|By Staff, Associated Press, 09/08/2011|
MarketMinder's View: What’s interesting here isn’t so much the trade deficit decrease (in our view, a wonky way to view trade), but the strong growth in exports and total trade—good signs of strong global demand. For more, see our 04/12/2011 cover story, “The Totality of Trade.”
|By Fisher Investments MarketMinder Editorial Staff, The Street, 09/08/2011|
MarketMinder's View: Our latest contribution to The Street.
|By Diana Furchtgott-Roth, Real Clear Markets, 09/08/2011|
MarketMinder's View: Politics aside, we agree many regulations have unintended consequences that likely hamper economic growth, and thus, job growth. And this we couldn’t agree more with: “The president could create jobs with one simple sentence tonight: ‘I hereby announce a moratorium on all new federal regulations during the remainder of my term in office.’” For more, see our 08/24/2011 cover story, “Regulating Regulators’ Regulations.”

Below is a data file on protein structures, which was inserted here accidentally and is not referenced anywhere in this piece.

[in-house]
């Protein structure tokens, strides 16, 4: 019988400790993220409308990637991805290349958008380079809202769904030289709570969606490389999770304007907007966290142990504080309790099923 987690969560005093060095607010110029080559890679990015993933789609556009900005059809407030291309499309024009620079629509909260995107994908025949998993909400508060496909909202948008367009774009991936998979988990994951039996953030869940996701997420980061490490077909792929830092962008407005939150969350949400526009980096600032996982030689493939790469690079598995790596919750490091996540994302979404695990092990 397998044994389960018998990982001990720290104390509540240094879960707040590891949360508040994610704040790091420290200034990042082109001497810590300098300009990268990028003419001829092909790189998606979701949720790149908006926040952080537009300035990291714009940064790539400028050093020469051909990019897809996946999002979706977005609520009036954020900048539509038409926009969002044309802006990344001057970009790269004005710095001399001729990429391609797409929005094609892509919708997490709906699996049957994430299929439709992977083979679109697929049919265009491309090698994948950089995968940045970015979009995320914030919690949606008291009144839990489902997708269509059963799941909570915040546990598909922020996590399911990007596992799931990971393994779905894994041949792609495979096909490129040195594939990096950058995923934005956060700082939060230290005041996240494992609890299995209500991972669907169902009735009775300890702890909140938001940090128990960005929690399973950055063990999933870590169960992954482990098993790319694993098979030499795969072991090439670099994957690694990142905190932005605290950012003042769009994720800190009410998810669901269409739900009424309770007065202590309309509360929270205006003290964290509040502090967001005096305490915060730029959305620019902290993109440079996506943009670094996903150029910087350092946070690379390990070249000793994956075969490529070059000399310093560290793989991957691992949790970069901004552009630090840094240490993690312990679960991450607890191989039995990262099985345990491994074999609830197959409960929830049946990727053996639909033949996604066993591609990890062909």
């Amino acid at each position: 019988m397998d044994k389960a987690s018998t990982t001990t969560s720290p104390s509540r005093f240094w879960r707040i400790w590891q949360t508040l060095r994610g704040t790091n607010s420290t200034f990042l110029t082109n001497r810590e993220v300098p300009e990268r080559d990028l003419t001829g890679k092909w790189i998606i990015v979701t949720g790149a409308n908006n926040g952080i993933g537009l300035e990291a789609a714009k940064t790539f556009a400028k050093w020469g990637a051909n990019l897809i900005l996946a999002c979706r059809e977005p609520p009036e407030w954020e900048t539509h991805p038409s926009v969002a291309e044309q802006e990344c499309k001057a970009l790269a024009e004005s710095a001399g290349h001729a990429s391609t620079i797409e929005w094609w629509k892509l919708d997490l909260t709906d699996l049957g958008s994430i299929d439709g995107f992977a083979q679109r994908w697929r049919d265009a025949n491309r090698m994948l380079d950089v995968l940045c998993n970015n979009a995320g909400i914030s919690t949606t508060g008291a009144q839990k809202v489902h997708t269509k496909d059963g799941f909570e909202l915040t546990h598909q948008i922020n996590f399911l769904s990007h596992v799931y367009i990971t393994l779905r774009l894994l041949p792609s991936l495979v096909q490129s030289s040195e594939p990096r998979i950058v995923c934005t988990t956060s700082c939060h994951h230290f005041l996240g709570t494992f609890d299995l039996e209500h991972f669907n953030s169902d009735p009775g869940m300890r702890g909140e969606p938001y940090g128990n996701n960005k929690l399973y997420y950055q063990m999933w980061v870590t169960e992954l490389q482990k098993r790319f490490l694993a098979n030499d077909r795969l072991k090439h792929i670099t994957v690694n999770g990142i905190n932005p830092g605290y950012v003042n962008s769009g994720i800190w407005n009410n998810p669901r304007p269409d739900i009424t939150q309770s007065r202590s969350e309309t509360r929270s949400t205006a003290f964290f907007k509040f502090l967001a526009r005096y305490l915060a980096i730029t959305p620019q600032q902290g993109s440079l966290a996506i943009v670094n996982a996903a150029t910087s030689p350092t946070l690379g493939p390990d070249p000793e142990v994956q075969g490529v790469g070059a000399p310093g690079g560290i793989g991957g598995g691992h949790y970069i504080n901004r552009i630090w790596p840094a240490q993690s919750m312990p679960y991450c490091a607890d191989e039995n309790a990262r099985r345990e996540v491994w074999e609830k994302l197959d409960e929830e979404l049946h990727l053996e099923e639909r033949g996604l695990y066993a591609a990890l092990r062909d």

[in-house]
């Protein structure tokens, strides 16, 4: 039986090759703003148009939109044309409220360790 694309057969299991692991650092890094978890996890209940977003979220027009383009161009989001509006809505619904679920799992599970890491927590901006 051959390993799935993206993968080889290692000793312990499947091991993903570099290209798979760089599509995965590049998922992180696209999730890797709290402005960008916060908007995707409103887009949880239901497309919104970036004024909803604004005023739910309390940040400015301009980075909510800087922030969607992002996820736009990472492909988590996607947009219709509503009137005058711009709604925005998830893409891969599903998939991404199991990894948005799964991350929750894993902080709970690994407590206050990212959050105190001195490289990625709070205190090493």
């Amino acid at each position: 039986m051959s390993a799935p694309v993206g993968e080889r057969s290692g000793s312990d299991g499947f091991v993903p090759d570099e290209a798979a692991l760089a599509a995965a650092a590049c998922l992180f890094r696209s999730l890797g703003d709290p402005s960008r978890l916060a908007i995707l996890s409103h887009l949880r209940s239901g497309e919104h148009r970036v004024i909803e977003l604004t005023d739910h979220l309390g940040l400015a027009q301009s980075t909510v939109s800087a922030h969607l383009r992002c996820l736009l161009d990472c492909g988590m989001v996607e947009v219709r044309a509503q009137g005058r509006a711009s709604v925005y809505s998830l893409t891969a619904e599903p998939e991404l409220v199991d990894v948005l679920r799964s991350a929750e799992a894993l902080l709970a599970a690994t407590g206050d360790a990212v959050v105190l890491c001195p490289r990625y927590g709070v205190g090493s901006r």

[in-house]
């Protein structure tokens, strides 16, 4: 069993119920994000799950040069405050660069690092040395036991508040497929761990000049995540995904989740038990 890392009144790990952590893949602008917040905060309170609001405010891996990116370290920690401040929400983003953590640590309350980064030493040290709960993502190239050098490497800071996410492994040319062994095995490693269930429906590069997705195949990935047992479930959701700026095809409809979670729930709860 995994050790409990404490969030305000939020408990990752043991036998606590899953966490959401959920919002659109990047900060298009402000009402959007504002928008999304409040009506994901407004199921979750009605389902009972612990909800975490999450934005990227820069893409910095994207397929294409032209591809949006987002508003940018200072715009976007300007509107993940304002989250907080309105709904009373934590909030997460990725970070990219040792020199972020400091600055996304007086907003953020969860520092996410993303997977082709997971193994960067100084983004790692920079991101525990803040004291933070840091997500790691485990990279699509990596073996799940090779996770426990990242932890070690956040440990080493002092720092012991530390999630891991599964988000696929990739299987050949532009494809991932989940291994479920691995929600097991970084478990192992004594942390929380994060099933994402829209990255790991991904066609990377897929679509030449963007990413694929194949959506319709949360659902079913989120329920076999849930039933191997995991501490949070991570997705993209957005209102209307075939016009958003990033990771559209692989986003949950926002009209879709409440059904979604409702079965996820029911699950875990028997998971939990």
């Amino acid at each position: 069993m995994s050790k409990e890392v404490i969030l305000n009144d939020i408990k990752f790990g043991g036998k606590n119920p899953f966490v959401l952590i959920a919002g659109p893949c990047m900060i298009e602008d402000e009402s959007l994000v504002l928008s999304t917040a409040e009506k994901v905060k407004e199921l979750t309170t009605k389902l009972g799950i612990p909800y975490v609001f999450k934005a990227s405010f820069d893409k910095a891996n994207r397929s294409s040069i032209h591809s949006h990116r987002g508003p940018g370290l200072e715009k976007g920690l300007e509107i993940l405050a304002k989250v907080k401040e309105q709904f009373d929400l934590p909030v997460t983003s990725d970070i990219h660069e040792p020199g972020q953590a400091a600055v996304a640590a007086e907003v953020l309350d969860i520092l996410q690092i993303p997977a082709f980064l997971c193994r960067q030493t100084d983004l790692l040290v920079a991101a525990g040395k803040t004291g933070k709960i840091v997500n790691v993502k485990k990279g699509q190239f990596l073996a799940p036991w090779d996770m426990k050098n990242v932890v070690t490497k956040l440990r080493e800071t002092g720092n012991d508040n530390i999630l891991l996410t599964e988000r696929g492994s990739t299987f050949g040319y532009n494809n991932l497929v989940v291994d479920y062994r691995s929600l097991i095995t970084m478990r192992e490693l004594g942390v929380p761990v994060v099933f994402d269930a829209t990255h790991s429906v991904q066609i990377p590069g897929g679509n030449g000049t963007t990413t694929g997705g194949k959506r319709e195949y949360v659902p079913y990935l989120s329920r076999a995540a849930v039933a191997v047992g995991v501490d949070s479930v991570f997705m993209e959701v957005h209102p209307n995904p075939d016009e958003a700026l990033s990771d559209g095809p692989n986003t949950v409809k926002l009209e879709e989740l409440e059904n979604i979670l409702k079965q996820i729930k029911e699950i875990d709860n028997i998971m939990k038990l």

|By David Indiviglio, The Atlantic, 09/08/2011|
MarketMinder's View: We’d nitpick over a few points but overall, a sensible look at extant data and what they are (or maybe more importantly, aren’t) saying about the US economy’s current state. For more, see our 08/31/2011 cover story, “Incremental Positives.”
|By Nathania Zevi, The Wall Street Journal, 09/08/2011|
MarketMinder's View: Despite political struggles, Italy continues to make progress on debt dealings.
|By Stelios Bouras and Costas Paris, The Wall Street Journal, 09/08/2011|
MarketMinder's View: An interesting look at Greece’s domestic struggle to rein in public spending. And a good example of what could wind up a big positive few are discussing: Greece (and other European nations) would be well-served by reducing socialist policies—and this is a potential step in that direction.
|By Phillip Inman, The Guardian, 09/07/2011|
MarketMinder's View: At some point, we will see another recession—always true. But in our view, growth rate volatility is normal. Economic growth typically slows a year or two into expansion.
|By John D. McKinnon, The Wall Street Journal, 09/07/2011|